“Clear examples include Daniel’s disobeying the law forbidding prayer to any god or man other than King Darius (Daniel 6); the wise men disobeying Herod’s instructions to tell him of the Christ’s birthplace (Matt. 2:7–12); and Peter’s conviction that ‘we must obey God rather than men’ (Acts 5:29) when commanded not to preach the gospel.”

The late civil rights activist Reverend Martin Luther King Jr. wrote of civil disobedience in his “Letter from Birmingham Jail”:

“Of course, there is nothing new about this kind of civil disobedience. It was seen sublimely in the refusal of Shadrach, Meshach, and Abednego to obey the laws of Nebuchadnezzar because a higher moral law was involved. It was practiced superbly by the early Christians, who were willing to face hungry lions and the excruciating pain of chopping blocks before submitting to certain unjust laws of the Roman Empire. To a degree, academic freedom is a reality today because Socrates practiced civil disobedience.”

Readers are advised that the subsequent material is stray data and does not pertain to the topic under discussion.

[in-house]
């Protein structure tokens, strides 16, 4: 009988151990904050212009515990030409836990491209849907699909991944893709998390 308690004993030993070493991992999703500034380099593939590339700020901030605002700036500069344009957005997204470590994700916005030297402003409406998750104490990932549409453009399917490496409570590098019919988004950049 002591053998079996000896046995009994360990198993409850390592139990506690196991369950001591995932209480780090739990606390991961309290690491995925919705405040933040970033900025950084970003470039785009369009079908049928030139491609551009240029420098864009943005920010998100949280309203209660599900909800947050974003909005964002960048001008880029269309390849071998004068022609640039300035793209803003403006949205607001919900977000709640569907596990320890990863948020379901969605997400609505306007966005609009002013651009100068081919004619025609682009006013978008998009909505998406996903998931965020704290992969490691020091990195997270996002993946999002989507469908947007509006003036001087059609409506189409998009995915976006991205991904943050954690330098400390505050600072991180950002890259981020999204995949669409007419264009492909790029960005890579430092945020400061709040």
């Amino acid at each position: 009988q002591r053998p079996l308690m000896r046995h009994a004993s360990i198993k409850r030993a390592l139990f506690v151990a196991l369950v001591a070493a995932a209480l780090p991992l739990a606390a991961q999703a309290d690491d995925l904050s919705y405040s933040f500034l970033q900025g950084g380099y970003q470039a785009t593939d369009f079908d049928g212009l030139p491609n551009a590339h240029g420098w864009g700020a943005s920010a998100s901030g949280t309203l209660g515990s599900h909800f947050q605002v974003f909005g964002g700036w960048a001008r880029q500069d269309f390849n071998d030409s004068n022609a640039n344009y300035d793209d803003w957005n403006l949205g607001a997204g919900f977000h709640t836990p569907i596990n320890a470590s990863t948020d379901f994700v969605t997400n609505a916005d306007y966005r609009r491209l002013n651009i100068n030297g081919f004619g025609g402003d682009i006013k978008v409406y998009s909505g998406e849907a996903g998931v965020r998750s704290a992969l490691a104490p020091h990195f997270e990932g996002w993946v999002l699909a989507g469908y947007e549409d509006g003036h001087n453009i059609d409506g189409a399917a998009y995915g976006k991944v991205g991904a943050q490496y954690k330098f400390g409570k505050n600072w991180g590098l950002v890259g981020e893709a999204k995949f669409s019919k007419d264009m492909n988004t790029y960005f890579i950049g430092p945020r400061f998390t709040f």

However could God use the people to be the arbiter of justice, thus removing an unjust leader according to his will?


Now, concerning our obligation to obey the law, the Declaration of Independence states,

“That to secure these rights, Governments are instituted among Men, deriving their just powers from the consent of the governed,—That whenever any Form of Government becomes destructive of these ends, it is the Right of the People to alter or to abolish it, and to institute new Government.”

However, according to U.S. Code, Title 18, Part 1, Chapter 115—“Treason, Sedition, and Subversive Activities”—, § 2383,

“Whoever incites, sets on foot, assists, or engages in any rebellion or insurrection against the authority of the United States or the laws thereof, or gives aid or comfort thereto, shall be fined under this title or imprisoned not more than ten years, or both; and shall be incapable of holding any office under the United States.”

On the contrary this nation was formed by the rebellious—by revolutionaries. Signing the Declaration of Independence was an act of treason against the British crown, thus signing their own death warrant. Therefore it would be beneficial to explicate the manner of revolution defined in the Declaration.

This will be discussed in a following post.